So-Cal garage rock band features ‘Superbad’ star on drums
From the moment they began playing together, there was never any question about it. “We have always been The Young Rapscallions,” says Nick Chamian, guitarist for the grooving, fuzz-box-stomping, Los Angeles garage quartet, set to play The Blue Lagoon on Jan. 13. In fact, the group’s moniker came so naturally that neither Chamian, nor his longtime friend and Rapscallions co-founder, Christopher Mintz-Plasse, can remember discussing it.
“I don’t think there was ever a conversation,” says Mintz-Plasse, the band’s drummer, who started jamming with Chamian back in the summer of 2007—the same year Mintz-Plasse starred as “McLovin” in the blockbuster comedy Superbad. After the two of them mastered a few White Stripes tunes, they invited two of their fellow classmates—bassist Taylor Messersmith and singer Jonathan Sanders—to join their sessions.
Though some of the Rapscallions knew each other from elementary school, the first time the whole group was in the same room together was on the first day of their freshman year drama class at El Camino High School in Los Angeles.
Everyone in the band has a theatrical streak, Chamian says, noting that their love of performance and their interest in music, made the formation of the band almost inevitable. “We’ve always been creative together, so the music aspect came very freely,” he says. “We’re drama nerds. We need attention. We need to be on stage.”
The guys bonded over improvised comedy, their love of The Arrow—the regional FM classic rock station—and attending rock shows, Mintz-Plasse says, fondly recalling seeing the Red Hot Chili Peppers play at The Forum in Inglewood.
That’s not to say that everyone in the band has uniform tastes—as evidenced by the group’s early recordings, which reveal a band that is talented and a tad green.
The Young Rapscallion’s debut full-length, Everything Vibrates, released in September 2011, features songs like “Tread This Water,” “Walking Phoenix” and “Frankenstein’s Daughter”—all of which bounce around from funk to punk to metal, mixing genres adeptly, but without ever settling on a sound that is uniquely their own.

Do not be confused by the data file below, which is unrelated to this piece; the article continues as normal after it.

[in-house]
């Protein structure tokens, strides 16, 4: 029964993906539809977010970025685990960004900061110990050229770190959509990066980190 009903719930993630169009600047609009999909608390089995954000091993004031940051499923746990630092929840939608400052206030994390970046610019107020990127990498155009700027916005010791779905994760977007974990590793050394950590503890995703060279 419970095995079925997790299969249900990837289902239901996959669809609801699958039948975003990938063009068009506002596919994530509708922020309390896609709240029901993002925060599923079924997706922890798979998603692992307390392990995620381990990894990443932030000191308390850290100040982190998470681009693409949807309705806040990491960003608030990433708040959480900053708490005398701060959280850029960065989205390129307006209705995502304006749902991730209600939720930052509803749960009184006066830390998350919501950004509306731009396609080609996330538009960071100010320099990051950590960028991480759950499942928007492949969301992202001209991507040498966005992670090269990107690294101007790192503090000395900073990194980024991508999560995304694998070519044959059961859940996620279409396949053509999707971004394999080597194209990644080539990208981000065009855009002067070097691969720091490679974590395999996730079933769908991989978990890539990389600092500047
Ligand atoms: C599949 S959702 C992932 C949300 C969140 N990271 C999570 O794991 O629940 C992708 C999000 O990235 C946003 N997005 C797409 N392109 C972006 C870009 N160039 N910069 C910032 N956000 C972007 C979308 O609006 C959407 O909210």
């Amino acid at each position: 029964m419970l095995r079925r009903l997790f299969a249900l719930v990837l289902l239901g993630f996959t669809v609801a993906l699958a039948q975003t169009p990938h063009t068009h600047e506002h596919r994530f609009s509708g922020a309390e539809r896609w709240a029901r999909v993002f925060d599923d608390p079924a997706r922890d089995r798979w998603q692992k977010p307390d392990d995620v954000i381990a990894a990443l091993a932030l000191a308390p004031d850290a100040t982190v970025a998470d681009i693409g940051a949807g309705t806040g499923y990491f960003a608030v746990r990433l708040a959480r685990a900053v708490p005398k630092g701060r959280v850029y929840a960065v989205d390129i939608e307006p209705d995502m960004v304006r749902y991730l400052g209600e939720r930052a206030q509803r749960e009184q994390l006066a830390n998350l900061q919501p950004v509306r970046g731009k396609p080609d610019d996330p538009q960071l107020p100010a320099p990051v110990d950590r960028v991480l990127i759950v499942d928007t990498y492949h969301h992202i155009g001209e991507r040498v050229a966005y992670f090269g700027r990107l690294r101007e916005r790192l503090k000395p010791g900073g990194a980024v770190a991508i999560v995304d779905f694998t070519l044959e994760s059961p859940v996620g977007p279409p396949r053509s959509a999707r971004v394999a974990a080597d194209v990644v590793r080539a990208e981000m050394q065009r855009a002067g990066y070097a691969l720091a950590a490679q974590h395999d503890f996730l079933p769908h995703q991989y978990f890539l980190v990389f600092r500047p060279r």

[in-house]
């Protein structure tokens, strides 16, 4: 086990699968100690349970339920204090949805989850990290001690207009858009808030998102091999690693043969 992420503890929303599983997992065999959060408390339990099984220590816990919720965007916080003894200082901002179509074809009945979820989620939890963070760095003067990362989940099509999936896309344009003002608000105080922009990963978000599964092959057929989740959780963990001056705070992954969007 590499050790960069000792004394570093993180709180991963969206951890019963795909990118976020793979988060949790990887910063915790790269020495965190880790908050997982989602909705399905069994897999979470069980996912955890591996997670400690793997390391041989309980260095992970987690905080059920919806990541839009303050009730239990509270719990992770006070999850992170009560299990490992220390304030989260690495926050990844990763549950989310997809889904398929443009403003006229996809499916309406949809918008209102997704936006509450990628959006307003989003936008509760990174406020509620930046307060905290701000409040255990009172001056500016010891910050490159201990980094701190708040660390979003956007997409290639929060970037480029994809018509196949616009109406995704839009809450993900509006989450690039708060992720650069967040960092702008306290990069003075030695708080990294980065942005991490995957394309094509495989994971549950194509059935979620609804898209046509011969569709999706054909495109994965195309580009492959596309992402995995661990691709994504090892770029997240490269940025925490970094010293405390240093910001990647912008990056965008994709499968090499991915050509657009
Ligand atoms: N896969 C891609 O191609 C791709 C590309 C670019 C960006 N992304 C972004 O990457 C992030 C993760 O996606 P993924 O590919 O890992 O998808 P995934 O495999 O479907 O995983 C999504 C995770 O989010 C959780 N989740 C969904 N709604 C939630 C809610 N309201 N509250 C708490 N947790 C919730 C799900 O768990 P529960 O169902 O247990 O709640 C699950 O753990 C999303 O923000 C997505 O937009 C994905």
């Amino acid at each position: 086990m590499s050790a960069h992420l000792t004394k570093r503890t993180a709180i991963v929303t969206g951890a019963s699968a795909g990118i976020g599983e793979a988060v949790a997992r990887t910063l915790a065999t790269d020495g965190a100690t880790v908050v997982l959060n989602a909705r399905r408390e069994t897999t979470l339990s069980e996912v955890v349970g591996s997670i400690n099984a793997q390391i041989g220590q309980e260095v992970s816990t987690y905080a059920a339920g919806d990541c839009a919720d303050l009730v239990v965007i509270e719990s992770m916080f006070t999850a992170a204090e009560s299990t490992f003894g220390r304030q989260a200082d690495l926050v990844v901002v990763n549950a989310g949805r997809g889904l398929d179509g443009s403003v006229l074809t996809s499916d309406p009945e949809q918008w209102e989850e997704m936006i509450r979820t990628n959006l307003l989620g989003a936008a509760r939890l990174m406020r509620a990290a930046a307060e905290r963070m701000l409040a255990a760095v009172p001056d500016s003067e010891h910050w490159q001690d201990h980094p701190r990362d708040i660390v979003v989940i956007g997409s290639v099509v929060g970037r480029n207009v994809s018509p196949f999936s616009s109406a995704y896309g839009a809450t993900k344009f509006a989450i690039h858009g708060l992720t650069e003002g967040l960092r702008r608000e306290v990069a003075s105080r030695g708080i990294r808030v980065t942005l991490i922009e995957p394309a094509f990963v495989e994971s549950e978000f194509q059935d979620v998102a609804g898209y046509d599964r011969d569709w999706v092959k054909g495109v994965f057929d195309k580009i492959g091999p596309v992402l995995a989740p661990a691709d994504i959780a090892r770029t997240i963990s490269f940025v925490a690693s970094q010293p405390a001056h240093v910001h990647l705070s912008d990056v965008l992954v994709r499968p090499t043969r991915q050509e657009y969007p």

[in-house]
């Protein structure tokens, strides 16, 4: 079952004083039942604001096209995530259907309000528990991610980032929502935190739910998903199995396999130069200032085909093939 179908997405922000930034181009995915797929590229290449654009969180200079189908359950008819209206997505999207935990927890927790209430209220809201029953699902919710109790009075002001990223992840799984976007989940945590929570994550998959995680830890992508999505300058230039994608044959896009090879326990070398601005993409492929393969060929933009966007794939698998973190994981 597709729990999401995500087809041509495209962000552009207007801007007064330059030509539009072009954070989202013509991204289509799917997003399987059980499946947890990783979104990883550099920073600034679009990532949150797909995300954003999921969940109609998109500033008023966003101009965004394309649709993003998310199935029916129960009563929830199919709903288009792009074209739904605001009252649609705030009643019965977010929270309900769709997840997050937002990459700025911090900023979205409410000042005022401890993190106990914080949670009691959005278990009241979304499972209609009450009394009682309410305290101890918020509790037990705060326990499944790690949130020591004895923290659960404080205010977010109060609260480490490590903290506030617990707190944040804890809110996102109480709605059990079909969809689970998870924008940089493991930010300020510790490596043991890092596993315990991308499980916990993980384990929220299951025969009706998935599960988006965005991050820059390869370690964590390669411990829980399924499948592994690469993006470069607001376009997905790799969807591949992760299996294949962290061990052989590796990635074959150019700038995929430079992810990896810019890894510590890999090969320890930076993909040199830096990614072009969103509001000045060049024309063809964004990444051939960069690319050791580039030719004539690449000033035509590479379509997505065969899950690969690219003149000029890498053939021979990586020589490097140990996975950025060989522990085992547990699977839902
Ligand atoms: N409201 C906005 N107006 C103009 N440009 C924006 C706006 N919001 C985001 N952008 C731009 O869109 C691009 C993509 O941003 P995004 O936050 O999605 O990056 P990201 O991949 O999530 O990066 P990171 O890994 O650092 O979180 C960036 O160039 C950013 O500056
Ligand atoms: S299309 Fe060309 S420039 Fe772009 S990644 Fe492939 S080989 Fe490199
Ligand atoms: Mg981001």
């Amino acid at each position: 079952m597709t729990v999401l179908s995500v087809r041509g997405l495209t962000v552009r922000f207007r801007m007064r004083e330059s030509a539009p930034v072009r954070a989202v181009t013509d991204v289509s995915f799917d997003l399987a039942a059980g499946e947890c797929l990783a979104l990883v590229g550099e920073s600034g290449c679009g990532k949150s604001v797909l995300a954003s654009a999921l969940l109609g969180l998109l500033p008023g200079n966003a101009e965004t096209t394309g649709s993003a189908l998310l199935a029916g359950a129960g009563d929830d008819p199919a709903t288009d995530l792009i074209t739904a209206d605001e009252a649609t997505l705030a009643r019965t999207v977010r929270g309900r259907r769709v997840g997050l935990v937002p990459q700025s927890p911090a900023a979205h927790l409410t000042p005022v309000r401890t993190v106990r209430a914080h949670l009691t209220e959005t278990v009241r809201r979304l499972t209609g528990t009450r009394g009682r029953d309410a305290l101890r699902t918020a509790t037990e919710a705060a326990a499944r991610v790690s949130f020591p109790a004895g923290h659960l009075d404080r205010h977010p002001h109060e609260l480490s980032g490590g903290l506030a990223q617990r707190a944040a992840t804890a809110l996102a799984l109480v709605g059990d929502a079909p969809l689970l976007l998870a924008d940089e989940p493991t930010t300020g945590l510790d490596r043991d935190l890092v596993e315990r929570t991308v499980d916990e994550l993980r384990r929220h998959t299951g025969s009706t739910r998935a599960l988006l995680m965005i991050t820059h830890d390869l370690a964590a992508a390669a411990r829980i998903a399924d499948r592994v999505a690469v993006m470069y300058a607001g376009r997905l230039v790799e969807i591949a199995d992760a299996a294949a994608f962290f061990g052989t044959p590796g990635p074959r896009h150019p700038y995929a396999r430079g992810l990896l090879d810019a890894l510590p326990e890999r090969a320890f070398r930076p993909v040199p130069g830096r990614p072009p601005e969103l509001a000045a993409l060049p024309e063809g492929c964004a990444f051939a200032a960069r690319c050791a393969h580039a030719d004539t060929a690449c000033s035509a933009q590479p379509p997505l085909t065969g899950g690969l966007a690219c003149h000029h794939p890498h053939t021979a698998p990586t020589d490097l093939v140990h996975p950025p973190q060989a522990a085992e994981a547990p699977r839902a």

It’s a critique that Chamian, the group’s main songwriter, acknowledges. “I think we’re still developing what our sound is,” he says, noting that the band began jamming for fun. It wasn’t until early 2011 that they considered playing shows and putting out records. “We still don’t know exactly what [our sound] is yet or what we’re trying to do.”
But perhaps Chamian is just trying to be humble. On the new Rapscallions EP, It is What it is, the guys have honed their sound—whittling away at the galloping metal riffs and changa-chang guitar scratching, and doubling down on heavier, Dead Meadow-esque garage-psych riffage, and chugging Breeders-like bass lines.
If humility is a virtue for Chamian, it is a law for Mintz-Plasse, who did his best to deflect any line of questioning having to do with his status as a hero to a generation of nerds and misfits.
Although Mintz-Plasse’s nearly 82,000 followers on Twitter have heard about his band on more than one occasion, he says he would never dream of abusing his celebrity—a term he isn’t all that comfortable with—to push his music.
“I’m definitely not that guy to call in favors,” he says. “I just want to play music with my friends.” As far as he is concerned, acting is just his day job.
The Young Rapscallions play at 9 p.m. Friday, Jan. 13, at The Blue Lagoon, 923 Pacific Ave., Santa Cruz. Tickets are $5. For more information, call 423-7117. 21+.